The case of the staged truck accidents in the New Orleans area has taken a bizarre and more ominous turn, with the shooting death of a so-called “slammer” last week, indicted just a few days earlier by the U.S. Attorney’s Office in that city.
Cornelius Garrison was found dead last Tuesday in his apartment, according to local press reports. Those reports were confirmed to FreightWaves by his public defender, Claude Kelly. No arrests have been made.
In a report from television station WWL in New Orleans, which has been covering the staged-accident investigation since late last year, Garrison was said to have been cooperating with investigators looking into the string of accidents that go back more than five years.
Garrison was also one of the key names in the indictment handed down Sept. 18 that brought to 28 the number of people indicted in the New Orleans area for their involvement in an alleged scheme to create collisions between a truck (or in at least one case, a bus) and a passenger car filled with individuals getting paid for their participation. He was a “slammer,” a person who would crash a passenger vehicle into a truck or bus.
Garrison’s death came just four days after that indictment.
“It was crazy before but it just got darker and crazier,” Kelly told FreightWaves.
FBI now involved in murder investigation
Garrison’s death has brought in the FBI to aid the New Orleans police in the search for Garrison’s killer. As one attorney noted, the involvement of the FBI in what might otherwise be seen as a local murder to be investigated and prosecuted by local authorities suggests that the agency thinks Garrison’s murder is connected to the staged accident federal case.
“FBI New Orleans has been in contact with New Orleans Police Department regarding the homicide of Cornelius Garrison,” a spokeswoman for the FBI in the city said in an email to FreightWaves. “As this is an ongoing investigation we have no further comment at this time.”
The death of Garrison inevitably kicked off speculation that he was killed to keep him silent in the growing scandal of staging accidents with trucks to collect payouts. That sort of speculation is also fueled by the fact that of the 28 individuals indicted in recent months, none are what could be considered masterminds. The indictments refer to “attorney A” and “attorney B,” and in the latest action, “co-conspirator A.” But there aren’t any names attached to those individuals.
At least two people who were indicted and pleaded guilty were also identified in indictments as cooperating with the investigation.
One attorney who has been close to the investigation said it appears that there were two conspiracies going on, rather than one. It is possible then that attorney A in one indictment is not the same as attorney A in another. Another attorney who has been following the criminal and civil actions said while two separate schemes were a possibility, there was likely to be some connection between them.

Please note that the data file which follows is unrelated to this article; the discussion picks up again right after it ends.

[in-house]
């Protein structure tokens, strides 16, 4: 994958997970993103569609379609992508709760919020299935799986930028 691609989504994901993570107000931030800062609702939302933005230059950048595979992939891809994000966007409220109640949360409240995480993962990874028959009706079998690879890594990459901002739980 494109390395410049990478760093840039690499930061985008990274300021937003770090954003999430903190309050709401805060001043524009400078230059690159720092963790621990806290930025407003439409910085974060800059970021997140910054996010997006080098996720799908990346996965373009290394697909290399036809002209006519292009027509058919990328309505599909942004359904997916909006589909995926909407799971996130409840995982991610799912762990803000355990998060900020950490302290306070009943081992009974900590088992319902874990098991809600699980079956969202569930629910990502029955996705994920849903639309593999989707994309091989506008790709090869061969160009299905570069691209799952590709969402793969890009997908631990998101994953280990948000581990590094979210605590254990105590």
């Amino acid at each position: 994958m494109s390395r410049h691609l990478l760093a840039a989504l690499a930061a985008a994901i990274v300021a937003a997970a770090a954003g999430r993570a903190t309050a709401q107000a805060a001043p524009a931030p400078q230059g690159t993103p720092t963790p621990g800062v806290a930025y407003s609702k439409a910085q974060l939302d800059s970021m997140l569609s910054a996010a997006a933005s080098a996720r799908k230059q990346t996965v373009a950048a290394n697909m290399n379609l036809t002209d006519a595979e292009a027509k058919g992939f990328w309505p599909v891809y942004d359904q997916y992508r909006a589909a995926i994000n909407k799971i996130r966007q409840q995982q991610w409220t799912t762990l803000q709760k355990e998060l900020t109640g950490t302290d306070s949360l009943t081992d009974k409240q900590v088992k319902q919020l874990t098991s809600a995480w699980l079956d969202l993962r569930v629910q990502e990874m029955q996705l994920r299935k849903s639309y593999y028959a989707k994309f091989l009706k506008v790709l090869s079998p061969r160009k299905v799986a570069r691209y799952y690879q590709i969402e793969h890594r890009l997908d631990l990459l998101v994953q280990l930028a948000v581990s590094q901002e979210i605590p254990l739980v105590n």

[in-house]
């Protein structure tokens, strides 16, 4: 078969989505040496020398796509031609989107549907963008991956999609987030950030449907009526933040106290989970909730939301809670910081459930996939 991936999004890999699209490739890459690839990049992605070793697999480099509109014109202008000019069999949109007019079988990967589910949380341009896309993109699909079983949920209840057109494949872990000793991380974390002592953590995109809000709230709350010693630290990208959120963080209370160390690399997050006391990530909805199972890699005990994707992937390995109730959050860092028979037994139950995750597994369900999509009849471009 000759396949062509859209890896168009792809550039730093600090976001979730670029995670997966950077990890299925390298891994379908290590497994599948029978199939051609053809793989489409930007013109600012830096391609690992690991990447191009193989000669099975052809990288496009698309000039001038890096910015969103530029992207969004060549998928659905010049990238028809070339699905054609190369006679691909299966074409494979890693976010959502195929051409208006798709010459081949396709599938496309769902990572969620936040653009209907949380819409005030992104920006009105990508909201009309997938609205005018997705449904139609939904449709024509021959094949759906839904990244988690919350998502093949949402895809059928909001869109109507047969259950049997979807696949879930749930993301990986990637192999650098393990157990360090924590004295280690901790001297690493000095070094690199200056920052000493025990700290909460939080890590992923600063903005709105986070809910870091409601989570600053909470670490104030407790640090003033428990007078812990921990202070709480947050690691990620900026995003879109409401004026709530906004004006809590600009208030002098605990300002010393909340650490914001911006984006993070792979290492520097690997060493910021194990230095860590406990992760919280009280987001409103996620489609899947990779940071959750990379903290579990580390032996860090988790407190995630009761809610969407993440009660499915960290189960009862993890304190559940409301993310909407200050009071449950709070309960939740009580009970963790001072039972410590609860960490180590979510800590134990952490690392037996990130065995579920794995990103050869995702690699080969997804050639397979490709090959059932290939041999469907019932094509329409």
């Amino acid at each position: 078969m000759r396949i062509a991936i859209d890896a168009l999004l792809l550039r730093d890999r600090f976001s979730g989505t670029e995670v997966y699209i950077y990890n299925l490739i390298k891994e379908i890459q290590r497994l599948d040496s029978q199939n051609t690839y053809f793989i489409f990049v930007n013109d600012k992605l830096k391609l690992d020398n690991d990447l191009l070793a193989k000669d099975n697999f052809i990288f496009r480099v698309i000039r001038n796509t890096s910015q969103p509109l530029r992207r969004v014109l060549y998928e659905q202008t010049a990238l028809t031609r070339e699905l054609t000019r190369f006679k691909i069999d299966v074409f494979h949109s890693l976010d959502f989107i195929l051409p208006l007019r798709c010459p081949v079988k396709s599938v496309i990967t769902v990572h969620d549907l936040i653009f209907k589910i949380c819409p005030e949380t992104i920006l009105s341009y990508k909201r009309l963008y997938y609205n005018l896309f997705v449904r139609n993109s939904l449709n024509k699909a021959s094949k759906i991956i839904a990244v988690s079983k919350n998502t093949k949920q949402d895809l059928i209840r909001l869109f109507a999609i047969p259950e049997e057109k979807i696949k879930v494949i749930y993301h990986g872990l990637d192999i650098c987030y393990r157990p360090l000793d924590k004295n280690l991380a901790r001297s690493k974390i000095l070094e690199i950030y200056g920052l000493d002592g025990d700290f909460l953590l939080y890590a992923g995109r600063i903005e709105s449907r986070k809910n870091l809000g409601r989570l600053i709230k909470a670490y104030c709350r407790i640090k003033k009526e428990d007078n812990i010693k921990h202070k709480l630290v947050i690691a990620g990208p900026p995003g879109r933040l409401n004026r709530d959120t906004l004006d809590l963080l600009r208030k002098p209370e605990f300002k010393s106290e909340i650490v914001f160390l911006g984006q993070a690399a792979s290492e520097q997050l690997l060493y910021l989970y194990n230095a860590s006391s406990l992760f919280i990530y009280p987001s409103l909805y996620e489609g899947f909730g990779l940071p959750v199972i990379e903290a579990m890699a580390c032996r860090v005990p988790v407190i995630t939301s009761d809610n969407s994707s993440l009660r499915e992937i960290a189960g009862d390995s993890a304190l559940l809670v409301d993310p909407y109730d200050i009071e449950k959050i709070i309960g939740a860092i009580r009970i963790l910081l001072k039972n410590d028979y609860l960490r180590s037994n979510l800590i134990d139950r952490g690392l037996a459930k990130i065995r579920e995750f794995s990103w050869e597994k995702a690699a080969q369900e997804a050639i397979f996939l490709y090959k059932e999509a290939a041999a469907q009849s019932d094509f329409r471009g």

The death of Garrison, the attorney said, “is going to have a big impact. He’s the connection.”
Although Garrison may not have been the organizer, according to the recent indictment, he played a major part. He did file suit seeking damages against Hotard Bus after an accident in October 2015, and ultimately collected $650,000.
Garrison’s role in the scheme
According to the indictment, Garrison chose the vehicles to target, chose the preferred time to stage the accidents (nighttime), directed the passengers in the car to call 911 and make a false report, and drove the car but then exited on the passenger side so as to not be seen by the driver of the truck or bus.
But what might be the most significant allegation against Garrison given the way the case has unfolded, “it was further part of the scheme and artifice to defraud that co-conspirator A, who worked closely with Attorney B, knew that Garrison was staging accidents.” The indictment also says co-conspirator A told Garrison how many passengers to put in the car and paid Garrison for his activities.
And while the incident with the bus was cited in the indictment, it also said Garrison had staged more than 50 accidents for co-conspirator A and attorney B.
In the bus accident case, according to the indictment, Garrison provided false testimony in the indictment. That may have helped him get a $650,000 check from that incident.
The only person who has publicly been identified as a possible mastermind is Danny Patrick Keating. In a RICO lawsuit filed by Southeast Motor Freight, a victim of one of the allegedly staged accidents, Keating was said to be the mastermind of the incident.
However, multiple media reports in New Orleans identified attorney Vanessa Motta and a disbarred lawyer named Sean Alfortish, who has been identified as Motta’s fiance, as being connected to many of the plaintiffs involved in the lawsuits that arose out of the staged crashes. Alfortish served 28 months in jail on fraud charges relating to his horse racing activities, his probation ending in 2016.
Harry Rosenberg, a former US Attorney for the Eastern District, said that while the staged accidents are not now, somewhere in the past the targets switched from individual car drivers, sometimes elderly, to trucks.
“These groups have moved to target large trucks because there are like whales with dollar signs on them,” Rosenberg said.
Rosenberg also said he expects the pace of the investigation to ramp up now on the back of the Garrison murde.r “There will be pressure on the part of the Justice Department to devote more resources to investigate the murder, if you accept what is on the street in terms of this guy Garrison having cooperated,” Rosenberg said. There are now issues of obstruction of justice and the potential murder of a federal witness, he added.